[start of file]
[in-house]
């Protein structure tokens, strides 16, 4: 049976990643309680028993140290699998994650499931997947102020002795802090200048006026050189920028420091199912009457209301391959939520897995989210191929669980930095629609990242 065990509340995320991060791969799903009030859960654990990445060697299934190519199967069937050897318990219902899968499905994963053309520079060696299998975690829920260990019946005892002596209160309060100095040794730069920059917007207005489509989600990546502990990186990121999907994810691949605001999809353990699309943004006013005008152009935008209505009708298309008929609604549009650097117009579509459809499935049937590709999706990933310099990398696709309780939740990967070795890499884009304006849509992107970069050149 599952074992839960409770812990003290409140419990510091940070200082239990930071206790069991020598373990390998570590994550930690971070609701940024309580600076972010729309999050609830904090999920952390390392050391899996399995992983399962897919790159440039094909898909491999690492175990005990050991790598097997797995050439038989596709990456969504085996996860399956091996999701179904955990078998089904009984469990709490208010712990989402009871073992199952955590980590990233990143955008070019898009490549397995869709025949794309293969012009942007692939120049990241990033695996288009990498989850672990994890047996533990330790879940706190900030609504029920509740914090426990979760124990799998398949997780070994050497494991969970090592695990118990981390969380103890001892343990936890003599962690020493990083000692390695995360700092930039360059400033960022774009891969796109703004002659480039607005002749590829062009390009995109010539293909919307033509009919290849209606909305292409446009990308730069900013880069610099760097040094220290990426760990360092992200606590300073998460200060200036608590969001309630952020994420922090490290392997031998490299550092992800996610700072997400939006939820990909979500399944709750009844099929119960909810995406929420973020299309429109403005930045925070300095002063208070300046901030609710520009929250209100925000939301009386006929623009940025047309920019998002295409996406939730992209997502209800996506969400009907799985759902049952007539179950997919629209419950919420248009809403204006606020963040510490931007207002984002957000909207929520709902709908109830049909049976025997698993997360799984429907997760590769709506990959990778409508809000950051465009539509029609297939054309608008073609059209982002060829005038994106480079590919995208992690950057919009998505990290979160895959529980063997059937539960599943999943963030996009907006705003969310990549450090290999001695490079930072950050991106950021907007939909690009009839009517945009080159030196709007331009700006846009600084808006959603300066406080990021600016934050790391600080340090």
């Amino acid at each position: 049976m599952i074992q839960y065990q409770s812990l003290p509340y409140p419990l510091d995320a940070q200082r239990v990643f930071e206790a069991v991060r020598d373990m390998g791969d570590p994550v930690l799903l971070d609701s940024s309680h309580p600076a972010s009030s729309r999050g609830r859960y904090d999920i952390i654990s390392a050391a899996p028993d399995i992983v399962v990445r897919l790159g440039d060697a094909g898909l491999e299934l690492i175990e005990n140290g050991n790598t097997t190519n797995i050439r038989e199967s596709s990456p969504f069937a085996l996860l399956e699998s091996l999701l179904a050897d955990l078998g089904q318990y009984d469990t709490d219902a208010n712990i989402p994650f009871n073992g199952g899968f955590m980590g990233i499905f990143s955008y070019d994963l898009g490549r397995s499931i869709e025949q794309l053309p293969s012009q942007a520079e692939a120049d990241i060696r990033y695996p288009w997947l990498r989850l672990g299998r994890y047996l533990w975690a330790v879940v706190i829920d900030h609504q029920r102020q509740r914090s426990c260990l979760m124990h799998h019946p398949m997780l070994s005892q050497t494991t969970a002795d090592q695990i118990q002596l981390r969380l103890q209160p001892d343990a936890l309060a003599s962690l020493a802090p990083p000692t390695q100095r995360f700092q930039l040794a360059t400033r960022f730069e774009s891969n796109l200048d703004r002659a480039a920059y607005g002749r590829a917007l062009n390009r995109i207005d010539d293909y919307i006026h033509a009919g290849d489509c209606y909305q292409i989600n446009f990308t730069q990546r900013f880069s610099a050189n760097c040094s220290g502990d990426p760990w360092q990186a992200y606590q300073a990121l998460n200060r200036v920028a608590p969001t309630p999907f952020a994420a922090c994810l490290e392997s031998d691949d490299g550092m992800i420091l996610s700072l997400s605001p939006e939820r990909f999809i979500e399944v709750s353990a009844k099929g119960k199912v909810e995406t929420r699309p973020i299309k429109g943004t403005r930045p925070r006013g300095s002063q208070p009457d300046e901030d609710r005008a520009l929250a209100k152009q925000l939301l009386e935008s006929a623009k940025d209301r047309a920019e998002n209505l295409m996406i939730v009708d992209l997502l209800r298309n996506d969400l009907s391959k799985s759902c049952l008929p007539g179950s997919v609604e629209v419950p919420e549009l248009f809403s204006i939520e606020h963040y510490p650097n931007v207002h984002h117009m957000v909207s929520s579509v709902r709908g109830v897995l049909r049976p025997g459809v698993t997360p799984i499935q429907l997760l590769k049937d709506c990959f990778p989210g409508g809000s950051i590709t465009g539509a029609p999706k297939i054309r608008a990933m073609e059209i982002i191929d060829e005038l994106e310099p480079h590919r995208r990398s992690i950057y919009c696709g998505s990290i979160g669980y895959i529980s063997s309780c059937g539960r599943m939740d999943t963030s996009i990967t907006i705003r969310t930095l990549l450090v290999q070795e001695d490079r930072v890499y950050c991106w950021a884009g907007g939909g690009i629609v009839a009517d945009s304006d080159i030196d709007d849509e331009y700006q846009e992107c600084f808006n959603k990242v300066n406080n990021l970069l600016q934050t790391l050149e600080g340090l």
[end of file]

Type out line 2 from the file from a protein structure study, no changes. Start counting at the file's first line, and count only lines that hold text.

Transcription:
């Protein structure tokens, strides 16, 4: 049976990643309680028993140290699998994650499931997947102020002795802090200048006026050189920028420091199912009457209301391959939520897995989210191929669980930095629609990242 065990509340995320991060791969799903009030859960654990990445060697299934190519199967069937050897318990219902899968499905994963053309520079060696299998975690829920260990019946005892002596209160309060100095040794730069920059917007207005489509989600990546502990990186990121999907994810691949605001999809353990699309943004006013005008152009935008209505009708298309008929609604549009650097117009579509459809499935049937590709999706990933310099990398696709309780939740990967070795890499884009304006849509992107970069050149 599952074992839960409770812990003290409140419990510091940070200082239990930071206790069991020598373990390998570590994550930690971070609701940024309580600076972010729309999050609830904090999920952390390392050391899996399995992983399962897919790159440039094909898909491999690492175990005990050991790598097997797995050439038989596709990456969504085996996860399956091996999701179904955990078998089904009984469990709490208010712990989402009871073992199952955590980590990233990143955008070019898009490549397995869709025949794309293969012009942007692939120049990241990033695996288009990498989850672990994890047996533990330790879940706190900030609504029920509740914090426990979760124990799998398949997780070994050497494991969970090592695990118990981390969380103890001892343990936890003599962690020493990083000692390695995360700092930039360059400033960022774009891969796109703004002659480039607005002749590829062009390009995109010539293909919307033509009919290849209606909305292409446009990308730069900013880069610099760097040094220290990426760990360092992200606590300073998460200060200036608590969001309630952020994420922090490290392997031998490299550092992800996610700072997400939006939820990909979500399944709750009844099929119960909810995406929420973020299309429109403005930045925070300095002063208070300046901030609710520009929250209100925000939301009386006929623009940025047309920019998002295409996406939730992209997502209800996506969400009907799985759902049952007539179950997919629209419950919420248009809403204006606020963040510490931007207002984002957000909207929520709902709908109830049909049976025997698993997360799984429907997760590769709506990959990778409508809000950051465009539509029609297939054309608008073609059209982002060829005038994106480079590919995208992690950057919009998505990290979160895959529980063997059937539960599943999943963030996009907006705003969310990549450090290999001695490079930072950050991106950021907007939909690009009839009517945009080159030196709007331009700006846009600084808006959603300066406080990021600016934050790391600080340090």